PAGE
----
Doug Ducey is risking state cash for a mask law that no longer exists. Too far, governor
Opinion: Gov. Doug Ducey has chosen to pander with a mask mandate ban. That's fine. But his fight with the feds puts real money on the line. That's too far.
I understand the populist conservative opposition to vaccine and mask mandates. I disagree with a significant part of it, but I understand it.
And I understand Gov. Doug Ducey catering to the populist conservative opposition to such mandates. Populist conservatism is the ascendant force in the Republican Party at present.
What I cannot even begin to fathom is how Ducey could conclude that it was appropriate to use federal COVID-19 relief funds to enforce a mandate ban on schools.
Not all conservatives agree with the governor
The populist conservative view is that whether to take the vaccine or wear a mask is an individual choice. And for children, it is a parental choice. That choice is supreme and cannot be restricted by any entity or institution, whether a government or a private business.
Now, with respect to private businesses, traditional conservatism says that the owners have a property right regarding the issue. If the owners want to require those who work for them to be vaccinated, or customers that frequent their premises to be masked, that is their right.
Individuals have a right to decline to be vaccinated or wear a mask. But they don’t have a right to work in a particular place or patronize a particular shop.
Populist conservatism doesn’t have the same respect for property rights and free markets as traditional conservatism. Which is why some of us don’t regard it as true conservatism, rightly understood.
My own view is that the federal and state governments should neither issue vaccine and mask mandates nor ban them. At this point in the epidemic’s path, deciding how to safely operate should be left to private business and local governments, including schools.
Ducey wasn't always against mask mandates
Ducey has never expressed support for banning private businesses from adopting vaccine or mask requirements. An effort to do that percolated in the Legislature, but wasn’t included in the mandate ban that ultimately passed. The ban was limited to local governments and schools.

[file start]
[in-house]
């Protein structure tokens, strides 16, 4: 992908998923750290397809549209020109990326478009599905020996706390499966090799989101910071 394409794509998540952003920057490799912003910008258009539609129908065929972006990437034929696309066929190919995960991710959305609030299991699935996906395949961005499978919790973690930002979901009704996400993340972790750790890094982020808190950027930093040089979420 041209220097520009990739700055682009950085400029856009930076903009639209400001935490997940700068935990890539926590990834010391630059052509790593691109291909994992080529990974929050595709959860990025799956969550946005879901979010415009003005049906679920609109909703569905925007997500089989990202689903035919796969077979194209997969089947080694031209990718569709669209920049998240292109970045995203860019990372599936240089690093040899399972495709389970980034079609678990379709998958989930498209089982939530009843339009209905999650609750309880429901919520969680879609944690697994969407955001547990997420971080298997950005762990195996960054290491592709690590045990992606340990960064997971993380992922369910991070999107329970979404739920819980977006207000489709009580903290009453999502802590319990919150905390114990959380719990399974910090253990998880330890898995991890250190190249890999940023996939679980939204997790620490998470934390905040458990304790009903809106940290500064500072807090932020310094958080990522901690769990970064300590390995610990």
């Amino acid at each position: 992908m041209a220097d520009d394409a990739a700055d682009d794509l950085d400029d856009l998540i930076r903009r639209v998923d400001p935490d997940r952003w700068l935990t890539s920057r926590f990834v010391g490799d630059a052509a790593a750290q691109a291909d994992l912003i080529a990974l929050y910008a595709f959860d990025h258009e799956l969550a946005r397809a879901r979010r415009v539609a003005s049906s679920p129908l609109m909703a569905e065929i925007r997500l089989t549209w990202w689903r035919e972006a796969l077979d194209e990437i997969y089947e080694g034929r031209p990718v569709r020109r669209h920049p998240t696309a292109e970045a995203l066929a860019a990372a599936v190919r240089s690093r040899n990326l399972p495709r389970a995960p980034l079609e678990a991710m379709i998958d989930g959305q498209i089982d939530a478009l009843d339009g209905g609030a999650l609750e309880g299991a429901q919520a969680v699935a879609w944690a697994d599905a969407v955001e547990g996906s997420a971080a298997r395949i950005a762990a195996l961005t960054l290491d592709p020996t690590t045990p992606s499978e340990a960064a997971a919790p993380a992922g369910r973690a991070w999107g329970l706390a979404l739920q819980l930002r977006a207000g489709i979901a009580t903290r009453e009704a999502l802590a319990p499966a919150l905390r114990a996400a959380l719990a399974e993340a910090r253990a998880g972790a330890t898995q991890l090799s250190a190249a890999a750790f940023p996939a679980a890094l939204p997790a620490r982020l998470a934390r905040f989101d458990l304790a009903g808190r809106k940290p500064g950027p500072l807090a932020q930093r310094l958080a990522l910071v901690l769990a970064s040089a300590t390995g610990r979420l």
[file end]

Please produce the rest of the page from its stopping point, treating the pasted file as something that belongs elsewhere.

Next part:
Ducey also wasn’t always uniformly opposed to mask mandates. When the first COVID-19 wave was overwhelming hospital capacity, he issued an executive order allowing local governments to adopt them. And he in effect established a statewide mask mandate by making one a requirement of certain businesses – such as restaurants and retail outlets – being open.
With a significant portion of the population vaccinated, the delta variant spread doesn’t pose the same risk to the health care system as the initial wave. And Ducey has adopted the populist conservative view on vaccine and mask mandates, sans the injunction against private businesses.
There is no ban. So it's not about state law
That extended to creating two programs for school funding based upon vaccine and mask mandates. As a practical matter, the issue is mask mandates, since no schools are adopting vaccine mandates.
Under Ducey’s programs, students whose public school has a mask mandate can receive a voucher to attend a private school. And schools without mask mandates can receive a significant boost in per-student funding.
In the press releases announcing the programs, Ducey made a big point that all that was required was adherence to state law, which at the time included a ban on schools adopting mask mandates. No money for lawbreakers was the theme.
But a Superior Court judge has found that the ban was unconstitutionally enacted. At present, there is no such ban. Nevertheless, Ducey has vowed full steam ahead with his two programs.
However, Ducey’s funding source is federal COVID-19 relief monies. And the Department of Treasury has warned that Ducey tying distribution to schools forgoing mask mandates is illegal and subject to having to be paid back to the federal government.
Now Ducey is putting state funds at risk
Ducey has been defiant and proclaimed that, to get the money back, the feds would have to go to court. And issued the usual blather about fighting a dictatorial federal government under President Joe Biden.
Now, such rhetoric may be apposite regarding the OSHA mandate on private employers the Biden administration is cooking up. But this is exclusively federal money allocated to achieve federal purposes, which don’t include enforcing a mask mandate ban on schools.
This isn’t a matter of states’ rights or dual sovereignty. Ducey isn’t exercising any power granted him by the state Constitution or state law. He is acting as an agent of the federal government.
If this goes to court, I suspect that the Treasury Department would win, at least if the Ninth Circuit Court of Appeals has the final say.
That means that, rather than allocate federal funds to all schools on an equal basis, Ducey is putting state funds at risk in an attempt to use federal funds to enforce a mask mandate ban a state judge has vacated.
That’s taking a political pander too far.
Reach Robb at firstname.lastname@example.org.